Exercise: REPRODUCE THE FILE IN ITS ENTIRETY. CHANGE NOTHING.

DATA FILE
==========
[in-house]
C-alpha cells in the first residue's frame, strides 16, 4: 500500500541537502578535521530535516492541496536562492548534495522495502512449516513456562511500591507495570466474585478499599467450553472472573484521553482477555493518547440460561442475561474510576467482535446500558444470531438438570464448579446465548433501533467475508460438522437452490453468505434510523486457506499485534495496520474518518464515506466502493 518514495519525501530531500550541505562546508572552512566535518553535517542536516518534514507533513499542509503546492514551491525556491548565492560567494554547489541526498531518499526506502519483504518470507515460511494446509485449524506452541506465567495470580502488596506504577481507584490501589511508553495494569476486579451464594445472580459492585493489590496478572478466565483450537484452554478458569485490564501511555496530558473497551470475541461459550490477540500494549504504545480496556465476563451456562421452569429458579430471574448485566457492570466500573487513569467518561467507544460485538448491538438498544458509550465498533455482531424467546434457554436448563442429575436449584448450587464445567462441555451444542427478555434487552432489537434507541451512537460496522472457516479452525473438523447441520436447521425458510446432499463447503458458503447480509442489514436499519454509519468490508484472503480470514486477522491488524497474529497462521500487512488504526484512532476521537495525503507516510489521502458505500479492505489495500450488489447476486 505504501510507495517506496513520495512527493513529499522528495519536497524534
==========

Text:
[in-house]
C-alpha cells in the first residue's frame, strides 16, 4: 500500500541537502578535521530535516492541496536562492548534495522495502512449516513456562511500591507495570466474585478499599467450553472472573484521553482477555493518547440460561442475561474510576467482535446500558444470531438438570464448579446465548433501533467475508460438522437452490453468505434510523486457506499485534495496520474518518464515506466502493 518514495519525501530531500550541505562546508572552512566535518553535517542536516518534514507533513499542509503546492514551491525556491548565492560567494554547489541526498531518499526506502519483504518470507515460511494446509485449524506452541506465567495470580502488596506504577481507584490501589511508553495494569476486579451464594445472580459492585493489590496478572478466565483450537484452554478458569485490564501511555496530558473497551470475541461459550490477540500494549504504545480496556465476563451456562421452569429458579430471574448485566457492570466500573487513569467518561467507544460485538448491538438498544458509550465498533455482531424467546434457554436448563442429575436449584448450587464445567462441555451444542427478555434487552432489537434507541451512537460496522472457516479452525473438523447441520436447521425458510446432499463447503458458503447480509442489514436499519454509519468490508484472503480470514486477522491488524497474529497462521500487512488504526484512532476521537495525503507516510489521502458505500479492505489495500450488489447476486 505504501510507495517506496513520495512527493513529499522528495519536497524534